December 29, 2017

‚ÄčAs a contributing editor to Firehouse Magazine for three decades, Robert Burke has covered hazardous materials in depth.

Ron Gore and the Jacksonville Hazmat team
During his fire service career and into retirement, Burke has traveled the country to either research, train or write articles about more than 100 fire departments’ hazardous materials teams, including JFRD’s.

“Jacksonville is the mecca of hazmat. That’s where it started,” Burke said.

As an adjunct instructor with the National Fire Academy since 1988, he’s taught hazmat classes to thousands of firefighters. Burke has also studied and chronicled a variety of historical hazardous materials incidents in Firehouse, Fire Engineering and other publications. In 2009, Burke published “HazMat Teams Across America” – a 192-page book which describes the inception and capacity of 30 domestic hazmat teams. Burke considers the book as a resource for other fire departments to learn about each other’s hazmat operations. In the chapter about JFRD, Burke is quick to point out Jacksonville’s place in history and JFRD retired Capt. Ron Gore’s role.

“What is Jacksonville’s contribution to hazmat? I don’t even know what word to use,” Burke said during a recent telephone interview with On Scene. “It’s irreplaceable ... they started it.  And what they went through, there was so much trial and error because there was no precedent to go by. They did things so well under Ron Gore’s guidance. What he did is immeasurable. The contribution Jacksonville’s team made to the fire service is immeasurable, and we wouldn’t be where we are today nationally without them. Ron Gore reached a lot of people.”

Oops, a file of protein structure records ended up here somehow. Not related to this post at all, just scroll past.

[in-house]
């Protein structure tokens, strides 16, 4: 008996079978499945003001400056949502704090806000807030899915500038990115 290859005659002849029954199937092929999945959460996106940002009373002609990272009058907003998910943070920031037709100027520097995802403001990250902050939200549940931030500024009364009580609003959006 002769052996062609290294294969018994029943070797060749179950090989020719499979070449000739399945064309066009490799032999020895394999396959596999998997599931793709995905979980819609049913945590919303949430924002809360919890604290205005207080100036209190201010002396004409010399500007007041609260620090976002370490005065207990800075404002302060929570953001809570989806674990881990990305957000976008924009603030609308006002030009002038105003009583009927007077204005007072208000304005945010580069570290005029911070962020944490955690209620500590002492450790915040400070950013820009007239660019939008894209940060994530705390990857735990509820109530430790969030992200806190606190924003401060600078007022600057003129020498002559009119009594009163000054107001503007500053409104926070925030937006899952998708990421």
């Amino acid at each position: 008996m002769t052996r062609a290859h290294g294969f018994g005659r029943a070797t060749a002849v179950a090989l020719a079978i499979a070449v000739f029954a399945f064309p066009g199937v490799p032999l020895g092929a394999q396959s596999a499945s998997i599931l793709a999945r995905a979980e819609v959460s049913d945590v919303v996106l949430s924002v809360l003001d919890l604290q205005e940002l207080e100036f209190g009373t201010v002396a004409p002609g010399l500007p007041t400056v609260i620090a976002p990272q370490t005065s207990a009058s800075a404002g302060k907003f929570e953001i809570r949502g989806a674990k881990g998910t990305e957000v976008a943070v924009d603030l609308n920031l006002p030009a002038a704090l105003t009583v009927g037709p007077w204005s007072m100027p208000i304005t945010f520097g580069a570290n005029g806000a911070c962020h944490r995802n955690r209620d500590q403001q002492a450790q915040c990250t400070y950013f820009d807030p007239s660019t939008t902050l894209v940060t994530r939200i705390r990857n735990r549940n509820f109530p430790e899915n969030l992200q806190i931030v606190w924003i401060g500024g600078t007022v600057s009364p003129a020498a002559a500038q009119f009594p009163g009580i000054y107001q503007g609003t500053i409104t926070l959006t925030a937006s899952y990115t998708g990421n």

Despite all his travel, Burke didn’t visit Jacksonville until 2007, when the Hazmat team invited him to its 30th anniversary celebration. Burke said he met Gore in 1980 when Gore was teaching a hazmat class in Arlington, Texas. Back then, Burke was as Assistant Chief at a mostly volunteer department in Verdigris, Oklahoma.

“That’s when I first heard of Ron Gore and the Jacksonville Hazmat team,” Burke said. “We were just totally impressed by his level of knowledge.” Burke invited Gore to come to Oklahoma to train his volunteer firefighters.

During Burke’s visit to Jacksonville nearly a decade ago, he said he noticed the spirit of hazmat innovation was still alive. He observed tools he hadn’t seen before, such as specialized clamps. He also noticed the tremendous variety of tools on JFRD’s hazmat units. “It looked like a hardware store,” he said.

Through all his contact with hazmat teams nationwide, Burke said that Gore is the foremost expert.

“I don’t think anyone could teach Ron Gore anything about hazmat,” Burke said. “That man has an amazing mind for teaching hazmat.”